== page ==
Predictors of crystal methamphetamine use in a community-based sample of UK men who have sex with men
International Journal of Drug Policy, 2016, 36:43–46 (doi: 10.1016/j.drugpo.2016.06.010).
Authors: G.J. Melendez-Torres, Chris Bonell, Ford Hickson, Adam Bourne, David Reid, Peter Weatherburn
Background: Crystal methamphetamine (‘crystal meth’) use by men who have sex with men is an ongoing public health issue in the UK. We conducted a descriptive epidemiological study to characterise demographic and socio-sexual risk factors for crystal meth use in a national sample of UK MSM recruited in late 2014.
Methods: We used data from the 2014 Gay Men's Sex Survey (n = 16,565), an online community-based survey in the UK. We used logistic regression to relate risk factors to last-year use of crystal meth.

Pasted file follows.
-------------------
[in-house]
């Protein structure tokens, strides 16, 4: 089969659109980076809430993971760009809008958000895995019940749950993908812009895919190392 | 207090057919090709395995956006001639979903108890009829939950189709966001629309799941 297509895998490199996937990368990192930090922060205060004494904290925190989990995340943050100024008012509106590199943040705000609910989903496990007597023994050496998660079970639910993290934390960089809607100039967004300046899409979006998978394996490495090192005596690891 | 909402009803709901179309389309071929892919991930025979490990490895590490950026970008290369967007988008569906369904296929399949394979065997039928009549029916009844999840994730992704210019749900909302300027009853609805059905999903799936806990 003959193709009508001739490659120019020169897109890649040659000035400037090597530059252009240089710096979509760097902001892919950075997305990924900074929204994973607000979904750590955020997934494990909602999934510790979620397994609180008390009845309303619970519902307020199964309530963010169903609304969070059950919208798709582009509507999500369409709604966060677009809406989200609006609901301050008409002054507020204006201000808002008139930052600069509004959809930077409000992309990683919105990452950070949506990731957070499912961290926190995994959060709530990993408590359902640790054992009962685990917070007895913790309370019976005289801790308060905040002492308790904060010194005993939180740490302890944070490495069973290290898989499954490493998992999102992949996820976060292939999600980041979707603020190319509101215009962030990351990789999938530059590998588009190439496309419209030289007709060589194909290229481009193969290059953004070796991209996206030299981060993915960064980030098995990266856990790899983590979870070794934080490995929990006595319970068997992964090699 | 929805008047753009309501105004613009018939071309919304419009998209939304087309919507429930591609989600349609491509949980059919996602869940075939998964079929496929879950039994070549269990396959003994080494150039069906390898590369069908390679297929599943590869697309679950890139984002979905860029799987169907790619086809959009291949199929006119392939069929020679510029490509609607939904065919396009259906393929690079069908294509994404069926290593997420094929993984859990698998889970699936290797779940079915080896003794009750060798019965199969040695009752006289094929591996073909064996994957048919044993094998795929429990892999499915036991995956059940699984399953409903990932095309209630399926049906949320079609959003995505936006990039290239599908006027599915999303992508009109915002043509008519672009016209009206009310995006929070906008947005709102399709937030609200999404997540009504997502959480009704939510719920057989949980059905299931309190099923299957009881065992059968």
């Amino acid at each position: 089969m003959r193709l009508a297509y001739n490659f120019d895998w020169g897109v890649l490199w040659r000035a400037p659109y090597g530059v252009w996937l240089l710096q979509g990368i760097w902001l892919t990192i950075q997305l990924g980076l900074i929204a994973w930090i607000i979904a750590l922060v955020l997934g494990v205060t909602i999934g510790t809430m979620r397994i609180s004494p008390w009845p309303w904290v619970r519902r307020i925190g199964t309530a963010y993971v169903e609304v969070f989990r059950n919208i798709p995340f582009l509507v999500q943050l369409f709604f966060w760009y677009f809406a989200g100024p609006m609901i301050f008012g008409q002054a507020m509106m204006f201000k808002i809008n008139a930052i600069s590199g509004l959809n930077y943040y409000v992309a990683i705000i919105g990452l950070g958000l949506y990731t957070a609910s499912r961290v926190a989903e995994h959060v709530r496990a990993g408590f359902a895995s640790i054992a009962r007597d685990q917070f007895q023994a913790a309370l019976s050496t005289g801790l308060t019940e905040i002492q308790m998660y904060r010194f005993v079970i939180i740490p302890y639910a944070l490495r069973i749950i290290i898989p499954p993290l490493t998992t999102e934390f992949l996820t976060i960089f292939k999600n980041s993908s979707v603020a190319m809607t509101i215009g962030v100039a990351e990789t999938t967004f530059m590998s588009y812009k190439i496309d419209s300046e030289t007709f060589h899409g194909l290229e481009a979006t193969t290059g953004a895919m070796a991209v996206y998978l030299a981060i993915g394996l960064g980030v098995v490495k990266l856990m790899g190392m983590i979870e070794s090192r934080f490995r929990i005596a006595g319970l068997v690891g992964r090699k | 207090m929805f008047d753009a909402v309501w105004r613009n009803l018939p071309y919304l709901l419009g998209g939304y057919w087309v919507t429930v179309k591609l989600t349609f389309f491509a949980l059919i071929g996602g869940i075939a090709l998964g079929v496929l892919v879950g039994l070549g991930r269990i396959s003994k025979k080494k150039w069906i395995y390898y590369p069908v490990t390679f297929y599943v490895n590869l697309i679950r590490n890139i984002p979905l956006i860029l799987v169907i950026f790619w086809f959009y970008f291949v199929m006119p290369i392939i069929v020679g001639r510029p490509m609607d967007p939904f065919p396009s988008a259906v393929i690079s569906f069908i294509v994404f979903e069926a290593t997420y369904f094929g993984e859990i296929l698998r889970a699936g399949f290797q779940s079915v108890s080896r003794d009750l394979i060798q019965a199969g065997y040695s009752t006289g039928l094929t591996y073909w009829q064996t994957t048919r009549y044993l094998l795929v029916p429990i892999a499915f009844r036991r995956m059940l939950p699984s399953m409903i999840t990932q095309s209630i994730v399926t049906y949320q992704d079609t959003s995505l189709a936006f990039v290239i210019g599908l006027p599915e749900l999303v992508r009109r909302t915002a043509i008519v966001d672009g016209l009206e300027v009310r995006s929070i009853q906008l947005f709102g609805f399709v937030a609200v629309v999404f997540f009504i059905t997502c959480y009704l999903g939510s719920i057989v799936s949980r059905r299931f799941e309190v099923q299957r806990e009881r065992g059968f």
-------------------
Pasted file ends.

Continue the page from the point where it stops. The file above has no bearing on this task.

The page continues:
Results: In univariate models, crystal meth use was significantly associated with being between the ages of 30 and 49 (30-39, OR 2.24; 40-49, OR 2.21), living in London, having received a positive HIV test result (OR 7.37, 95% CI [6.28, 8.65]), and with higher education qualifications (1.40, [1.13, 1.75]), as well as with having multiple steady (2.15, [1.73, 2.68]) and non-steady (13.83, [10.30, 18.58]) partners with condomless anal intercourse. Relationships were similar in multivariate models, but education was no longer associated with last-year crystal meth use and lack of full-time employment was.
Conclusions: This analysis confirms and updates previous findings from the UK. Crystal meth use may now be more concentrated in London since previous surveys. This analysis presents novel findings regarding the association between number and sexual risk with partners and last-year meth use.
Epidemiology, Crystal methamphetamine, Men who have sex with men
For a copy of the full article please email Ford Hickson.